I’d like to end this on a more positive note…so let’s say we’ve all been positively educated! That’s a net gain, surely.

Keep your heads up, and masked.

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Opinion Editorials

COVID-19 acts are unfortunately too short sighted

(BUSINESS NEWS) The biggest flaw in the CARES act is simply that it won’t last. Numerous issues have extended the life of COVID-19 but the act hasn’t matched it.

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The CARES act gives an additional $600 weekly to those on unemployment assistance. The idea being that, combined with the $380 already granted by unemployment, the payments would roughly equal the wage of the average worker prior to the pandemic- about $1,000 weekly.

But on July 31st, the expansion that CARES provides will expire, and benefits will return to pre-pandemic amounts. Those currently receiving the maximum payment will see a 61% decrease in their income. In states that offer lower benefit payments, that percentage goes even higher. All of this comes during a national rental crisis, and moratoriums on evictions across the country are also nearing their ends or being extended last minute.

This isn’t the first or only “yuge” hole in the federal government’s COVID-19 safety net. Many Americans (this writer included) have seen neither hide nor hair of their promised stimulus checks. The HEROES act, which is being billed as a second round of stimulus money, remains under debate- as it has been for several weeks.

And the Families First Coronavirus Response Act, which requires certain businesses to provide two weeks of paid leave to workers who may be sick (or caring for someone who is) has plenty of problems too, namely the laundry list of exceptions to it.

This is just the most recent push to return to the pre-virus economy before effective protective measures have been put in place for workers and consumers alike. After all, with cases of COVID-19 spiking again in the US, it’s apparent that the act is still absolutely necessary. Our lawmakers either lack patience, or compassion – take your pick. Frankly, I say it’s both.

Not only have countless health experts warned that reopening too early will be disastrous, but if a second lockdown is in our future, all of the time, money, and human lives that went into reopening will be wasted.

There is a silver lining among the storm clouds on the horizon. Because ballooning unemployment has created long wait times for benefit applicants, unemployment assistance programs are shelling out retroactive back payments to those deemed eligible.

Good news, at least, for laid off workers who have been waiting months to hear their fate.

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Opinion Editorials

Women-owned businesses make up 42% of all businesses – heck yeah!

(EDITORIAL) Women-owned businesses make a huge impact on the U.S economy. They make up 42% of all businesses, outpace the national growth rate by 50%, and hire billions of workers.

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Women entrepreneurs make history in the U.S as female-owned businesses represent 42% of all businesses, while continuing to increase at DOUBLE the national growth rate!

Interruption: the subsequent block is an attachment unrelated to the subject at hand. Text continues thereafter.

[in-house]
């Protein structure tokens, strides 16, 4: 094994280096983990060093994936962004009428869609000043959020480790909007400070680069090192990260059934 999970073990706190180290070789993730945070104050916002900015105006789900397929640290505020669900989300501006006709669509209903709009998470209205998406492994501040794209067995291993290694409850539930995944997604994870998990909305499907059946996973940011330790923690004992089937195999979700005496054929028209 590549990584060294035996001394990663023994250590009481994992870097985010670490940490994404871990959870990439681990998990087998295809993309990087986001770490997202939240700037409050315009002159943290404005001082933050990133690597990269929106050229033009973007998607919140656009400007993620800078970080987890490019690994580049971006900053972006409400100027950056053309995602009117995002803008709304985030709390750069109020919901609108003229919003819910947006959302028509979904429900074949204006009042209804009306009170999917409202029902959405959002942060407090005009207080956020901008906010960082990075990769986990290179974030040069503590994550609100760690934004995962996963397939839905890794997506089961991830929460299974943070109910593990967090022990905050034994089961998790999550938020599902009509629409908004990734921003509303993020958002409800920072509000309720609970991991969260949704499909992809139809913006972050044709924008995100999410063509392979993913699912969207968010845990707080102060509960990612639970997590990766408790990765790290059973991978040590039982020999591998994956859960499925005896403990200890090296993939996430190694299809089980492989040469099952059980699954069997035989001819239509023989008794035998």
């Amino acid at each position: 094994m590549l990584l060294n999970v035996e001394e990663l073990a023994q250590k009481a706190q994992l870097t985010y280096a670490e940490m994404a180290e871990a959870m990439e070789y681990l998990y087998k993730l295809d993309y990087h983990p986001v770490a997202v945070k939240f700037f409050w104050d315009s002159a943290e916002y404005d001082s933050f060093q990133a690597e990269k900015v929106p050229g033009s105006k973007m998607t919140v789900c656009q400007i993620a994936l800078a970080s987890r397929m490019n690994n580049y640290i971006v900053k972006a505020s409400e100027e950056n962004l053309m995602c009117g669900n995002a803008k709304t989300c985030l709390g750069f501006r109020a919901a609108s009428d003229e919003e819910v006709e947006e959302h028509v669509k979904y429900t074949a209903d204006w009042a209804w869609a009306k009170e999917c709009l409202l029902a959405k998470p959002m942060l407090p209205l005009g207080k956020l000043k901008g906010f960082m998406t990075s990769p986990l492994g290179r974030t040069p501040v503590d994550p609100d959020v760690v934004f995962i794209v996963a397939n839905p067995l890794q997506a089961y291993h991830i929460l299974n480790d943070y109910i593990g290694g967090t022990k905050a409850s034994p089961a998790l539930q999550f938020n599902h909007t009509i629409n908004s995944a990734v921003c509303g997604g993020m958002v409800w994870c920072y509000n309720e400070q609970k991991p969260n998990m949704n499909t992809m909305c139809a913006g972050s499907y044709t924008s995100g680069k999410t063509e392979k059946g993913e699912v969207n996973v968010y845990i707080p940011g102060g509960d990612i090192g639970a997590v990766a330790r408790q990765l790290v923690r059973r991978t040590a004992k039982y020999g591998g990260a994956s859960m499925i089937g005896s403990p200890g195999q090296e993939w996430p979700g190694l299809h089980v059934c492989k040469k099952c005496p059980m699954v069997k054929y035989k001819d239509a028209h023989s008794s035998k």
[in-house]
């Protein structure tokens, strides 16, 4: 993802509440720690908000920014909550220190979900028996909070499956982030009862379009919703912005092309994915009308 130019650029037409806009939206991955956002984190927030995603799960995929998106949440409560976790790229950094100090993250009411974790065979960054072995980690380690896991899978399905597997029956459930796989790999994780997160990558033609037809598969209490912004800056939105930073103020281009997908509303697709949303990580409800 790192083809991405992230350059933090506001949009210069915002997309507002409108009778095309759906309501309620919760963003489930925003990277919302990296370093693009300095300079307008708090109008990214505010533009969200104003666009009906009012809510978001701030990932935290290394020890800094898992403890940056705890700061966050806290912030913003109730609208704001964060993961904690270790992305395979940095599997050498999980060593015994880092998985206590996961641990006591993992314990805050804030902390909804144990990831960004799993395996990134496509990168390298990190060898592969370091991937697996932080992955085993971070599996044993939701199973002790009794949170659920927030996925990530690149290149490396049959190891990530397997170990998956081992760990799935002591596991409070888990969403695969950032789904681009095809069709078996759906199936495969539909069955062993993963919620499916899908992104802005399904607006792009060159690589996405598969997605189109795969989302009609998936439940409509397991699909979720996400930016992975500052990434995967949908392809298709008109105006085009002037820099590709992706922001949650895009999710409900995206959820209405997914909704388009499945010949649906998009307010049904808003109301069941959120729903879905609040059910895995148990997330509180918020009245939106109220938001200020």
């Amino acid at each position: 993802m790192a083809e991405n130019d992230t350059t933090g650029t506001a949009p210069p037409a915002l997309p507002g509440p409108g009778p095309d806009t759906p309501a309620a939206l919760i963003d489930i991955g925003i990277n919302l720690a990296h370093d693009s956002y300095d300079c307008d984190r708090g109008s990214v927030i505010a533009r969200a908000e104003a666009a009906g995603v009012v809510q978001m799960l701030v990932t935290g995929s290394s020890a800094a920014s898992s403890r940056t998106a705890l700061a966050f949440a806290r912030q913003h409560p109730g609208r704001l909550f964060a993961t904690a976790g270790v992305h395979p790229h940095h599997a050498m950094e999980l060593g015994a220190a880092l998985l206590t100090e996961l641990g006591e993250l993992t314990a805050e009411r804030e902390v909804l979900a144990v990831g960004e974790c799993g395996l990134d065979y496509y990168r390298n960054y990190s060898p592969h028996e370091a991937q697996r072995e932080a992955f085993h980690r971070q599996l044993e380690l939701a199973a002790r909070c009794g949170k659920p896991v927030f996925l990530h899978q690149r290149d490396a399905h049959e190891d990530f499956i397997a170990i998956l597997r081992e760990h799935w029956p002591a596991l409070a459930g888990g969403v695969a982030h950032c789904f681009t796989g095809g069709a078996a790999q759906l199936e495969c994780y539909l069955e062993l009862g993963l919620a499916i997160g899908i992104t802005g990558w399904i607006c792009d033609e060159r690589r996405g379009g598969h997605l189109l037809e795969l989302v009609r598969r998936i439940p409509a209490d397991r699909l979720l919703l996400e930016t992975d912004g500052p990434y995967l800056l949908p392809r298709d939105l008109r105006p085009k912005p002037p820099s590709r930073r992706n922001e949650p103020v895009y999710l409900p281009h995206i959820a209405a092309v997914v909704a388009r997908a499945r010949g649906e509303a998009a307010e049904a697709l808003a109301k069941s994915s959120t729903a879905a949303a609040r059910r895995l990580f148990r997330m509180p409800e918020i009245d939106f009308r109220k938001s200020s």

Women are running the world, and we are here for it! The 2019 American Express State of Women-Owned Businesses Report, states 13 million women are now self-employed entrepreneurs. From 2014 to 2019, women-owned businesses grew 21%. Think that’s impressive? Well, businesses owned by women of color grew 43% within the same timeframe, with a growth rate of 50%, and currently account for 50% of all women-owned businesses! Way to go! What this also means is that women employ over 2.4 million workers who together generate $422.5 billion in revenue.

What can we learn from these women that’ll help you achieve success in your businesses?

  1. Get informed: In a male-dominated business industry, women are often at a disadvantage and face multiple biases. So, know your stuff; study, research, and when you think you know it all…dig deeper!
  2. Stay hungry: Remember why you started this journey. Write down notes and reminders, goals, and inspirations, hang them up and keep them close.
  3. Ask for advice: Life is not meant to go through alone, so ask questions. Find a mentor and talk to people who have walked a similar path. Learning from them will only benefit your business.

Many of these women found ways to use their passion to drive their business. It may not be exactly what they thought it would be when they started out, but is it ever? Everyone has to start off small and rejection is part of the process. In fact, stories of rejection often serve as inspiration and encouragement to soon-to-be self starters.

Did you know J.K Rowling’s “Harry Potter” book was turned down TWELVE times? Seven books later with over 400 million copies sold, the Harry Potter brand is currently valued at over 15 billion. While you might not become a wizard-writing fantasy legend like J.K Rowling, you sure as heck can be successful. So go for it, and chase your dreams.

If you want to support women-owned businesses, start by scrolling through Facebook or doing some research to find women-owned businesses in your community. Then, support by buying or helping to promote their products. Small businesses, especially women-owned, black women-owned, and women of color-owned, are disproportionally affected by the current economic crisis ignited by a health pandemic. So if you can, shop small and support local. And remember, there’s a girl (or more) doing a happy dance when you checkout!